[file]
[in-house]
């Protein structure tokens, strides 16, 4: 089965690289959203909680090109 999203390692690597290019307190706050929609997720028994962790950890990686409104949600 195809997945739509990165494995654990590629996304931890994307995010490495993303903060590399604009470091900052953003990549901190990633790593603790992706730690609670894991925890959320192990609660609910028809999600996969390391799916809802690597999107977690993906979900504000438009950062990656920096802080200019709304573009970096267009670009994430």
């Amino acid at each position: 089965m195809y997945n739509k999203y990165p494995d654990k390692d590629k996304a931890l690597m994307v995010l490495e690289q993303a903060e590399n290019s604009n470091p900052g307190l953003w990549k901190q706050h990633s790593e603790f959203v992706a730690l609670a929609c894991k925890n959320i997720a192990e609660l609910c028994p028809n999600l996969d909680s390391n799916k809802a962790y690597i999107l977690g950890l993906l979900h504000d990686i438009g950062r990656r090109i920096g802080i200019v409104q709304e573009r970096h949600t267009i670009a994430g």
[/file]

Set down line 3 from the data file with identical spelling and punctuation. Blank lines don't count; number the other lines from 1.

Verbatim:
């Amino acid at each position: 089965m195809y997945n739509k999203y990165p494995d654990k390692d590629k996304a931890l690597m994307v995010l490495e690289q993303a903060e590399n290019s604009n470091p900052g307190l953003w990549k901190q706050h990633s790593e603790f959203v992706a730690l609670a929609c894991k925890n959320i997720a192990e609660l609910c028994p028809n999600l996969d909680s390391n799916k809802a962790y690597i999107l977690g950890l993906l979900h504000d990686i438009g950062r990656r090109i920096g802080i200019v409104q709304e573009r970096h949600t267009i670009a994430g």